Always communicate the behaviors you are looking for and which behaviors will be reinforced. Announcing the behaviors at the beginning of class or a few seconds before tracking will increase participation level. Notice that your students are getting off task? Let them know, “In about 20 seconds I’m going to come around with Hero points for all the students that are in their seat and on task!”  Boom! Most of your students, if not all, will probably be ready for you when you come by.

Tell Them When They’ve Done Well

Be immediate and be intentional and give students a chance to connect the positive action with the reward so they can feel good immediately. Always let students know when they are receiving a point. Some of our students are shocked when they find out how many points they’ve earned and they have no idea what they earned points for. This doesn’t help them learn and misses the chance for the teachable moment. Furthermore, it is too difficult to do a wrap up at the end of the day.

Use Established Routines

If you are having trouble reinforcing behavior by awarding points in real-time during class, think about times that are already part of your routine. Our teachers verbally communicate the learning objectives at the beginning of class and post them on the board. This is a great time to also communicate behavior expectations. Likewise, end class with a closing task or exit ticket and use this time to reinforce good behavior by awarding points.  

My favorite time to give points is while I’m walking around the classroom checking for understanding. I scan IDs and praise students for being on task and working hard. Students love being scanned because it is a point of instant gratification. Even my least motivated student has their ID out waiting for me to come around when I’m going points.

Create Challenges and Games

Throughout a year, commitment wanes so use games and challenges to boost the effort. We tried a cell phone challenge where students place their phone in a bucket at the beginning of class and when they receive it back, they are awarded five Hero points. Participation skyrocketed when we made this a competition between classes.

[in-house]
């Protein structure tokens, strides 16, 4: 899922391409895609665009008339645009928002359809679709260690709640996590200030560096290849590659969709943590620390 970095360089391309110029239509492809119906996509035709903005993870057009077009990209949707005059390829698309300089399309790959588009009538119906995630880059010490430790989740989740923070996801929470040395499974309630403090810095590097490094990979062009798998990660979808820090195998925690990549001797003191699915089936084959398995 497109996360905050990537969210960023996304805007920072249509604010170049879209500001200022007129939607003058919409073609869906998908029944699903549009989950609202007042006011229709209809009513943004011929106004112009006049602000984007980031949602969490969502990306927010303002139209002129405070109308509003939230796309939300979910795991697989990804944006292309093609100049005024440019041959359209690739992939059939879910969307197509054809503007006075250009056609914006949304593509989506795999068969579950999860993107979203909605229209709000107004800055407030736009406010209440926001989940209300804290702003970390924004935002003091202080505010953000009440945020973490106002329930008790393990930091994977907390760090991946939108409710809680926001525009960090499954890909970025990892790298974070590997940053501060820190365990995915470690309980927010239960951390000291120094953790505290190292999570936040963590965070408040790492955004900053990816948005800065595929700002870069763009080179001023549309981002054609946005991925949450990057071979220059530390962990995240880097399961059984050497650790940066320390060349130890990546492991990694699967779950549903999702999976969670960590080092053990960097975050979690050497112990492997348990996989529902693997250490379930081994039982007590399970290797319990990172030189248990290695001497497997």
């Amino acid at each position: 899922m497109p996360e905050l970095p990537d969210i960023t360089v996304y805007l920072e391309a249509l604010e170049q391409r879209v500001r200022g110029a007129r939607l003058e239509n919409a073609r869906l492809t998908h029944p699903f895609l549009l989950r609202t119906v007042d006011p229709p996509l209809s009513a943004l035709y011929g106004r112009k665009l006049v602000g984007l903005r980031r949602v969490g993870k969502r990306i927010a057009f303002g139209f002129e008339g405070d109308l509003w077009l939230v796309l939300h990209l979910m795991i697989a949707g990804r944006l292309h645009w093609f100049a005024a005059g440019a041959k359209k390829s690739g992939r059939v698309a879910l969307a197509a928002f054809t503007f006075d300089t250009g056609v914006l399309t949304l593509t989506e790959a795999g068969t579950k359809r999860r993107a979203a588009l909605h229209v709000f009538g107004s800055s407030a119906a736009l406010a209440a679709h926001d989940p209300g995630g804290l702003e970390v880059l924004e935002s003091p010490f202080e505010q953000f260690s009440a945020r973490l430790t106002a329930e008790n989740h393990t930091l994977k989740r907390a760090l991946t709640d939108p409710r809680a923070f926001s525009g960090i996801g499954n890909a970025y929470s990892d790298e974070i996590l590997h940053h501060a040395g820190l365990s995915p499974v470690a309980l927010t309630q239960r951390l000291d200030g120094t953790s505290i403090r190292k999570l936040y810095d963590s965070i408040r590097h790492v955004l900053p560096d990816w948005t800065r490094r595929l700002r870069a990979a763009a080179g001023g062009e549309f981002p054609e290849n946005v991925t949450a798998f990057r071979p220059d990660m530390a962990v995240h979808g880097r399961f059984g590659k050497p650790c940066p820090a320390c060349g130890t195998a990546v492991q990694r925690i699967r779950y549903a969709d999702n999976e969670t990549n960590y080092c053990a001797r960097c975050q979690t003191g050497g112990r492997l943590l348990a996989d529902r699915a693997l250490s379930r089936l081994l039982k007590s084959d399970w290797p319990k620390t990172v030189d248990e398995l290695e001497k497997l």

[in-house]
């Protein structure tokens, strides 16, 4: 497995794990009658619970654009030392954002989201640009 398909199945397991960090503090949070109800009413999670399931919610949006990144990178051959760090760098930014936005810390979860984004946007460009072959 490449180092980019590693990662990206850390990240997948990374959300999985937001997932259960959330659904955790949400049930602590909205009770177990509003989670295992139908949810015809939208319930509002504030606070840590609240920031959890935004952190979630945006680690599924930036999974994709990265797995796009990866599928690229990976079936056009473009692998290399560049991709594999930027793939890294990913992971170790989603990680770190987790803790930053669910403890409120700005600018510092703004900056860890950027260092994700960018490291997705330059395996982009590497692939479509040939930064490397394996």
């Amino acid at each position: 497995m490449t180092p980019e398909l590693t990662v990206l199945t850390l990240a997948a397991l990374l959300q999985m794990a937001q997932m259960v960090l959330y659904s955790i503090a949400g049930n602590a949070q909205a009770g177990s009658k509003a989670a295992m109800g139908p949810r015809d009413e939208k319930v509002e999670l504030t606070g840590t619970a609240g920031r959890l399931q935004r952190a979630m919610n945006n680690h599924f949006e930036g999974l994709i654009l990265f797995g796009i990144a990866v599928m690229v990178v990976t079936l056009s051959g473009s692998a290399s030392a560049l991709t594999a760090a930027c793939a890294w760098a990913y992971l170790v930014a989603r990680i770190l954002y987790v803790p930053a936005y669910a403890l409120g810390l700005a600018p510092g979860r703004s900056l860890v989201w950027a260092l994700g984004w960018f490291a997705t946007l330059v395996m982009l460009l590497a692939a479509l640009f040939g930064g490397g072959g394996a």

Rely on Colleagues (or Students)

If you still need a Hero boost, ask a colleague to hold you accountable. Perhaps just you and one other teacher can compete with the loser buying lunch! Or do you need reminders to give points? Post a sign on your door or in your classroom, or ask a student to remind you. Students will always remind you!

At the end of the day, make your Hero points meaningful! Identify those specific positive behaviors you want to target, communicate them with your students, get excited about it, and practice! The more you do it, the more natural it will become and will blend right into your classroom routines. Your positive energy and consistency will pay off! Remember, PBIS works best when it’s school-wide. It takes all teachers and administrators working together and being consistent to make PBIS and a Hero program as meaningful and successful as it can be.

About the Author:

Karessa Parish is currently a Robotics Teacher & Campus PBIS Coordinator at Cedar Creek Middle School in Cedar Creek, Texas. She’s originally from San Antonio and taught grades 5-8 for 10 years. She is a 2-time Innovation in Teaching (IT) award recipient and was teacher of the year in 2016-2017. 


Jacqui Murray has been teaching K-18 technology for 30 years. She is the editor/author of over a hundred tech ed resources including a K-8 technology curriculum, K-8 keyboard curriculum, K-8 Digital Citizenship curriculum. She is an adjunct professor in tech ed, CSG Master Teacher, webmaster for four blogs, an Amazon Vine Voice reviewer, CAEP reviewer, CSTA presentation reviewer, freelance journalist on tech ed topics, and a weekly contributor to TeachHUB. You can find her resources at Structured Learning. Read Jacqui’s tech thriller series, To Hunt a Sub and Twenty-four Days